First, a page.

Original Article



KINGSTON, N.Y. >> The city and the owner of Kingston Plaza announced a plan Thursday to develop apartments, a hotel and a restaurant at Fair and North Front streets in Uptown Kingston and create additional parking as part of the process.

The plan, dubbed The Kingstonian, would incorporate the site of the city’s former Uptown Parking Garage and a warehouse across Fair Street that belongs to plaza owner Herzog Supply Co.

An elevated walkway connecting the former garage site to the plaza property also is part of the plan.

“We have been meeting with different groups and stakeholders to try to figure out what we need in Uptown Kingston,” Mayor Steve Noble said during a morning press conference in the Senate Garage, near the proposed development site. “So far what we’ve heard is we need more parking, we want residential units, we want a hotel. And so with those ideas already, we’re starting to develop conceptual ideas and thoughts.”

Noble said there are 140 spaces in the city-owned parking lot where the garage used to stand and that he is waiting to see how many could be added in the new project. The multilevel garage, torn down in 2008 due to disrepair, had more than 300 spaces.

Herzog Supply Co. owns both the 140,000-square-foot warehouse on Fair Street, between North Front Street and Schwenk Drive, and the plaza on the other side of Schwenk Drive. Herzog President Brad Jordan said at Thursday’s press conference that planners of the new project “are keying in on [a new] parking garage and high-end housing. The biggest part of this project is to create a parking garage on that site.”

It was not clear, however, which elements of the new development would be at the site of the former parking garage and which would be at the warehouse site, but there appeared to be the possibility that the garage site wouldn’t be used strictly for parking.

Neither Jordan nor members of a planning team would offer specifics about the overall project, or discuss its cost or a time frame for completion. Project spokesman Joseph Bonura, who’s with JM Development Group LLC, said more information is needed about whether the warehouse could be made taller and what type of facade would be allowed.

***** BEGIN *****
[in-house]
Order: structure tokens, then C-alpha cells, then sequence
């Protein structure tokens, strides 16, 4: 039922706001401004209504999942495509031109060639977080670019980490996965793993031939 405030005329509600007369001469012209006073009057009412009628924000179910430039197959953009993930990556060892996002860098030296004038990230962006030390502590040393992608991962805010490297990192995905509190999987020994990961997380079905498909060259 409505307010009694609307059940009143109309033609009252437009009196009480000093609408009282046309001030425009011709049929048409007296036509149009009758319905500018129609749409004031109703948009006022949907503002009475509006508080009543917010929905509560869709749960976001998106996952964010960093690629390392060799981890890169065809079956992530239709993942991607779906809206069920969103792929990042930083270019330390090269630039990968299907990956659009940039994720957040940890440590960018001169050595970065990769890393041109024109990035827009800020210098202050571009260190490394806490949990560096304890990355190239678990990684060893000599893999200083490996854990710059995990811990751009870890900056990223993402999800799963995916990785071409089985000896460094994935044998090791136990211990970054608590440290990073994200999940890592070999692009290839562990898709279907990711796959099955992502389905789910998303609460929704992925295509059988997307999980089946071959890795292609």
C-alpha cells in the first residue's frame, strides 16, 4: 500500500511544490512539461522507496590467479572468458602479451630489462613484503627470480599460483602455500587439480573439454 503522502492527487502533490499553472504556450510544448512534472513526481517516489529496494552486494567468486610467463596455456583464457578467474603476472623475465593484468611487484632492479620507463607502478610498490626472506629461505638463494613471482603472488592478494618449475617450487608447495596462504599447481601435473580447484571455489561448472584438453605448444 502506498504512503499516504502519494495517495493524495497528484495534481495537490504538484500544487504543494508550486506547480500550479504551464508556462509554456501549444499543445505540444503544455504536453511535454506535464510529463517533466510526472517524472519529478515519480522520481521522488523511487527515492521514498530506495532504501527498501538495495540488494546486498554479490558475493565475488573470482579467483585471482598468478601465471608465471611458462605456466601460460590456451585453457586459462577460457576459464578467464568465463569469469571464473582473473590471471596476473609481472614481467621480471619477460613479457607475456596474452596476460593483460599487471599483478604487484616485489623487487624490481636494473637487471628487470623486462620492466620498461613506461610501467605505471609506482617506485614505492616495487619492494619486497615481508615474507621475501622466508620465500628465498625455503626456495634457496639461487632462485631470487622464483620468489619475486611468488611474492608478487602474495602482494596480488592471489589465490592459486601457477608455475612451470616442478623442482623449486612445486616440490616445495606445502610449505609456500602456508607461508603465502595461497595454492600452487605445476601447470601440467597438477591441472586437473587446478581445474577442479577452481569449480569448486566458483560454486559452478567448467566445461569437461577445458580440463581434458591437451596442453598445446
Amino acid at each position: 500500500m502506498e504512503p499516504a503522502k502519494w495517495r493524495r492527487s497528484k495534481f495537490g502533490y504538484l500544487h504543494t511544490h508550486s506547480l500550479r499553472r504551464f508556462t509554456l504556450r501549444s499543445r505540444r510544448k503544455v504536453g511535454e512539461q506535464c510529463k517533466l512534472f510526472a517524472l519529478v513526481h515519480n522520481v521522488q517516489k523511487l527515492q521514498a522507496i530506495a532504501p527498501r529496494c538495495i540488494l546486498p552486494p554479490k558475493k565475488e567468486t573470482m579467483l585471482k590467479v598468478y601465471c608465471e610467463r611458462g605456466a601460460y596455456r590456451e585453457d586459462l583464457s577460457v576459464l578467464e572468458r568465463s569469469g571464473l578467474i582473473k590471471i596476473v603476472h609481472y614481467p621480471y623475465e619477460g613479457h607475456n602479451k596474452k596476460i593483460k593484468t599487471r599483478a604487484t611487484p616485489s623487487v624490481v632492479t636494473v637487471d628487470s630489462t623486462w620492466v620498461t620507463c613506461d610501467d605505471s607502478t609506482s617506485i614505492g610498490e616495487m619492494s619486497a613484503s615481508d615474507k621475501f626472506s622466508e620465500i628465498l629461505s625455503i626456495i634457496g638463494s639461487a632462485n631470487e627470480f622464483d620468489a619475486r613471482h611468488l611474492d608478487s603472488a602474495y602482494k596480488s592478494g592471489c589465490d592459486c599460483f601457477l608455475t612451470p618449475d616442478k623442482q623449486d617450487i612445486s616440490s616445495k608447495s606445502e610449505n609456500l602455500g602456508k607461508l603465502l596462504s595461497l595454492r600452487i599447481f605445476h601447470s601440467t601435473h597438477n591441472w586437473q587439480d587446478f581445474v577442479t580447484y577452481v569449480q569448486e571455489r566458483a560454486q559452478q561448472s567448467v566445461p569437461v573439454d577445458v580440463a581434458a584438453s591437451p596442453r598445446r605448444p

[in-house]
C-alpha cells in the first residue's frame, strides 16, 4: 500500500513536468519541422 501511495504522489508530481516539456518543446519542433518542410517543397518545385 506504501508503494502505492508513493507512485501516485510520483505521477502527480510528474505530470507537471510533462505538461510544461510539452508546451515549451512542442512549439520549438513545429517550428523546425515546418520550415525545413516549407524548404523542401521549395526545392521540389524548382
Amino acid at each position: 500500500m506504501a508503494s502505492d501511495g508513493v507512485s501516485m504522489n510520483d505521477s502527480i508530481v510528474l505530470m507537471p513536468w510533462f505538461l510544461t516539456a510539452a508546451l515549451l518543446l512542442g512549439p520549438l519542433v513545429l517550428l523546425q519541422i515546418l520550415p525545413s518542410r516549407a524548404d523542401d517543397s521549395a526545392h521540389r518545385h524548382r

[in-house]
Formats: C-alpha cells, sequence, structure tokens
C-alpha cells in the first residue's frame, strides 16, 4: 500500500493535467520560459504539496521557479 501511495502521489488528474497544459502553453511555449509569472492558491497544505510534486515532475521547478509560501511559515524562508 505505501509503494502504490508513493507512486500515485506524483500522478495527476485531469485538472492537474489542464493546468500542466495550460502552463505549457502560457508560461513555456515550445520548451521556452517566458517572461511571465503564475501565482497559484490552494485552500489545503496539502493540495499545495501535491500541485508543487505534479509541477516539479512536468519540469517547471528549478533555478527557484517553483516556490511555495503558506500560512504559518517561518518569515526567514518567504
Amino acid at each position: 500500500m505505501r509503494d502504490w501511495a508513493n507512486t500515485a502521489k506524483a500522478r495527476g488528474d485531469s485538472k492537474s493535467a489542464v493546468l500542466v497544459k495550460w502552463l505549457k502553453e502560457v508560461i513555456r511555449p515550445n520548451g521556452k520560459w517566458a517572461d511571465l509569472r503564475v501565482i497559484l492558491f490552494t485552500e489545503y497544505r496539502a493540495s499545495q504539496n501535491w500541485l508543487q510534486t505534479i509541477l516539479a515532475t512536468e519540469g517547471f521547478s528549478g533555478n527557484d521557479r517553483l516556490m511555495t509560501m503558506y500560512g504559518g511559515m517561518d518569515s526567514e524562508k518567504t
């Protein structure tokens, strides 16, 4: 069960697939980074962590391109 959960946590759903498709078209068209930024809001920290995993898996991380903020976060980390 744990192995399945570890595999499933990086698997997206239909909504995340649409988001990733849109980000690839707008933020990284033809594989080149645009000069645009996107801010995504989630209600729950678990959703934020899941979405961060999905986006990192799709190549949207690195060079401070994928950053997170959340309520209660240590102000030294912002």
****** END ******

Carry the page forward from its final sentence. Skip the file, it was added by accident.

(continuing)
“We would love to be in construction next year, but there’s a number of things that we’re still identifying,” Bonura said. “We don’t even have the full list of everything who has to approve this thing yet.”

The city, in press release issued several hours after morning event, said the portion of the project in the warehouse would “consist of commercial space on the first floor and a mix of housing and lodging on the other floors.”

The city also said some funding for the project will “be sought from a variety of local and state sources.”

Bonura stressed that even though the plan involves both public and private land, “it’s not two separate projects, it’s one project.”

Jordan said the original section of the warehouse was built in 1896 and had sections added as the Herzog business grew during the 20th century.

Noble said the proposed project evolved after the city hired architect Andrew Wright early this year to redevelop the municipal parking lot site.

“Andrew is not only an architect but someone who owns many properties Uptown,” including a building adjacent to the warehouse, Noble said. “So he has a pivotal interest in seeing Uptown be successful, and through that early work … it became clear to me that I found the developer that can take it to the next step.”

When the city hired Wright in January, Noble spoke of creating “a minimum of 200 public parking spaces … along with a combination of street-level commercial, retail and dining establishments with apartments or a hotel.”

If a hotel comes to fruition at the site, it will be part of a lodging boom in Uptown Kingston. Developer Charles Blaichman is in the process of creating “boutique” hotels on Wall Street and Pearl Street, and developer Neil Bender is expected to buy the Kingston school district’s Cioni Building on Crown Street and turn it into a hotel and spa.

In 2005, while the parking garage still was in use, the New Jersey-based Teicher Organization proposed building a 12-story, 214-unit condominium tower on the site, with commercial space and underground parking, but the plan was met with strong objections in the community and ultimately was pulled.